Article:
The Heart of the Transcendent Perfection of Wisdom
from the Words of the Buddha
In the language of India: Bhagavatī prajñāpāramitā hṛdaya
In the language of Tibet: Chomden dema sherab kyi parol tu chinpé nyingpo (bcom ldan 'das ma shes rab kyi pha rol tu phyin pa'i snying po)
In the English language: The Blessed Mother, the Heart of the Transcendent Perfection of Wisdom
In a single segment.
Homage to the Bhagavatī Prajñāpāramitā!
Thus have I heard.
At one time the Blessed One was dwelling in Rājgṛha at Vulture Peak mountain, together with a great community of monks and a great community of bodhisattvas.
At that time, the Blessed One entered an absorption on categories of phenomena called ‘perception of the profound’.
At the same time, noble Avalokiteśvara, the bodhisattva and great being, beheld the practice of the profound perfection of wisdom, and saw that the five aggregates are empty of nature.
Then, through the Buddha's power, venerable Śāriputra said to noble Avalokiteśvara, the bodhisattva and great being:
“How should a child of noble family who wishes to practise the profound perfection of wisdom train?”
This is what he said, and the noble Avalokiteśvara, the bodhisattva and great being, replied to venerable Śāriputra as follows:
“O Śāriputra, a son of noble family or daughter of noble family who wishes to practise the profound perfection of wisdom should regard things in this way:
they should see the five aggregates to be empty of nature. Form is empty; emptiness is form. Emptiness is not other than form; form is not other than emptiness. In the same way, sensation, recognition, conditioning factors, and consciousness are emptiness. Therefore, Śāriputra, all dharmas are emptiness; they are without characteristics; they are unarisen and unceasing;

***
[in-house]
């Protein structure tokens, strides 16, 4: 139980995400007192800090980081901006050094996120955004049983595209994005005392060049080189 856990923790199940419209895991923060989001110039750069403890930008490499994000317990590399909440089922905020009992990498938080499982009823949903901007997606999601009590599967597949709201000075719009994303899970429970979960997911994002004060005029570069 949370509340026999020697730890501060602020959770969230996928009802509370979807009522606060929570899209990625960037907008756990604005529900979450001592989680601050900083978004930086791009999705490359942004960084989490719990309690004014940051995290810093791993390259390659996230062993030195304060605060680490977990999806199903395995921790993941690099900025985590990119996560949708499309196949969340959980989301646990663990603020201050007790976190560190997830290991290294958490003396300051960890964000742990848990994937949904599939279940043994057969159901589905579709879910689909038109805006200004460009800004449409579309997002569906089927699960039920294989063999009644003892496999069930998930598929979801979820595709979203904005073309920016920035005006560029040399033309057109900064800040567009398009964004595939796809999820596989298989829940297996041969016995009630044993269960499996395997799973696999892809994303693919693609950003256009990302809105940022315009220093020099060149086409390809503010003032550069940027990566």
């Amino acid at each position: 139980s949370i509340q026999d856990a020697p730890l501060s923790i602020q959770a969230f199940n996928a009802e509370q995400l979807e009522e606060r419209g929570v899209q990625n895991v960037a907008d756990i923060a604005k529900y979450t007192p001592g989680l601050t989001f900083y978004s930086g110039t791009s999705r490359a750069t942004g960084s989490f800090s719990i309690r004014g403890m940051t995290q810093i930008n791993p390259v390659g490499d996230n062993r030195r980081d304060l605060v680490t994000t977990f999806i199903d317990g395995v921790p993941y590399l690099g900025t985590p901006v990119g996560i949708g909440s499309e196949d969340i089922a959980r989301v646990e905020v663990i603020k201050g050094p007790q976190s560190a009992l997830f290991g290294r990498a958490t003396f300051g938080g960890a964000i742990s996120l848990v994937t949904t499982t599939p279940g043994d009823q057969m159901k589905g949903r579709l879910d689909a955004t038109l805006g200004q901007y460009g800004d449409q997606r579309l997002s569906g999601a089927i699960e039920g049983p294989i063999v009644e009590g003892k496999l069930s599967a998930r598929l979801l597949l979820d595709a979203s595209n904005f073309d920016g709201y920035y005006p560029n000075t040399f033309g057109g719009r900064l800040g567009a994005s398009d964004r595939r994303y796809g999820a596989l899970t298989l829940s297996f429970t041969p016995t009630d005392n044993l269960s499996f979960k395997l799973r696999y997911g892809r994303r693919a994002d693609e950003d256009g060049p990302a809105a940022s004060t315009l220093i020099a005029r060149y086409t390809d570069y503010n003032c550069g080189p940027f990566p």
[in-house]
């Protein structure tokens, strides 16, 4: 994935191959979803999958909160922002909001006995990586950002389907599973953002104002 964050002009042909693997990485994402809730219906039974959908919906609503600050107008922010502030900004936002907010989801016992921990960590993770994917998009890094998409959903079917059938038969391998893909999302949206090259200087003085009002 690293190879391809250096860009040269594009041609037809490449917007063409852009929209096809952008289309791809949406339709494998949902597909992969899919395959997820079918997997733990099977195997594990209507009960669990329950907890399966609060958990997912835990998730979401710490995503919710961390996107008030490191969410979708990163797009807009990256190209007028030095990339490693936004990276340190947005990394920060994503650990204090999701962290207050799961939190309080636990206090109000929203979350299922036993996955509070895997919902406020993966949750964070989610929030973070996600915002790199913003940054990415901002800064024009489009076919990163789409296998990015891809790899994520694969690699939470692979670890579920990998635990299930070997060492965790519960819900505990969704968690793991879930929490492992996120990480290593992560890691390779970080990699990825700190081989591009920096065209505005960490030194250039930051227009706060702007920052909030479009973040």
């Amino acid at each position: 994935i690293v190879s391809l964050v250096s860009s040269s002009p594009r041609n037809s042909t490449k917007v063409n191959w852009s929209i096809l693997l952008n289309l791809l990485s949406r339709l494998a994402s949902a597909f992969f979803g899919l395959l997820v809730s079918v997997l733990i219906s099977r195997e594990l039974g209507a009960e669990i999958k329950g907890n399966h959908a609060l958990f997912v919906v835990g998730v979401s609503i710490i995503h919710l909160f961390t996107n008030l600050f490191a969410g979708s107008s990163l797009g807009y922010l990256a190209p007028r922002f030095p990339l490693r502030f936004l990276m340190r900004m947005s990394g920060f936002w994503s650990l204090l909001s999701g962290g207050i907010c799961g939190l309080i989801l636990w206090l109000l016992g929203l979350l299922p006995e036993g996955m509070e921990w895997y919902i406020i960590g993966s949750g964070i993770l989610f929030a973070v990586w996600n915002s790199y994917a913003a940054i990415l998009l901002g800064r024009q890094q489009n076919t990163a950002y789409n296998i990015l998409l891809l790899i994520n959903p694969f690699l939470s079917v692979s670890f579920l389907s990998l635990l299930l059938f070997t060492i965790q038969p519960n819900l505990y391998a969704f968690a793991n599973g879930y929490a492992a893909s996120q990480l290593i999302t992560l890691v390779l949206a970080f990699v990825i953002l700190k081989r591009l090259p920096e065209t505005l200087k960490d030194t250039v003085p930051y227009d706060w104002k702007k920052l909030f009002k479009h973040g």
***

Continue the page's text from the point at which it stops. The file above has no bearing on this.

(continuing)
they are not tainted and not untainted; they are not deficient and not complete.
Therefore, Śāriputra, in emptiness, there is no form, no sensation, no recognition, no conditioning factors, no consciousness; no eye, no ear, no nose, no tongue, no body, no mind; no visible form, no sound, no odour, no taste, no texture and no mental objects; there is no eye element up to no mind element and as far as no mental consciousness element; there is no ignorance, no extinction of ignorance up to no old age and death, no extinction of old age and death. Likewise, there is no suffering, no origin, no cessation and no path, no wisdom, no attainment, and no non-attainment.
Therefore, Śāriputra, since bodhisattvas have no attainment, they rely on and abide by the perfection of wisdom. Since their minds are unobscured, they have no fear.
They completely transcend error and reach the ultimate nirvāṇa. All the buddhas throughout the three times fully awaken to unsurpassed, genuine and complete enlightenment by means of the perfection of wisdom. Therefore, the mantra of the perfection of wisdom—
the mantra of great insight, the unsurpassed mantra, the mantra that equals the unequalled, the mantra that pacifies all suffering—is not false and should thus be understood as true.
The mantra of the perfection of wisdom is proclaimed as follows:
[oṃ] gate gate pāragate pārasaṃgate bodhisvāhā
Śāriputra, a bodhisattva and great being should train in the profound perfection of wisdom in this way.”
Thereupon, the Blessed One arose from that absorption and commended Avalokiteśvara, the bodhisattva and great being: “Excellent, excellent indeed, O son of noble family, that is how it is.
That is just how it is.
One should practise the profound perfection of wisdom just as you have taught and then even the tathāgatas will rejoice.”
When the Blessed One had said this, venerable Śāriputra, and noble Avalokiteśvara, the bodhisattva and great being, together with the whole assembly and the world of gods, human beings, asuras
rejoiced and praised the speech of the Blessed One.
Thus concludes the Mahāyāna Sūtra of the Blessed Mother, the Heart of the Transcendent Perfection of Wisdom.
| Translated by Adam Pearcey, 2019.
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. Translated and edited by Geshe Thupten Jinpa. Boston: Wisdom Publications, 2002.
Lopez, Jr., Donald S. Elaborations on Emptiness: Uses of the Heart Sūtra
. Princeton NJ: Princeton University Press, 1996.
______. The Heart Sūtra Explained: Indian and Tibetan Commentaries
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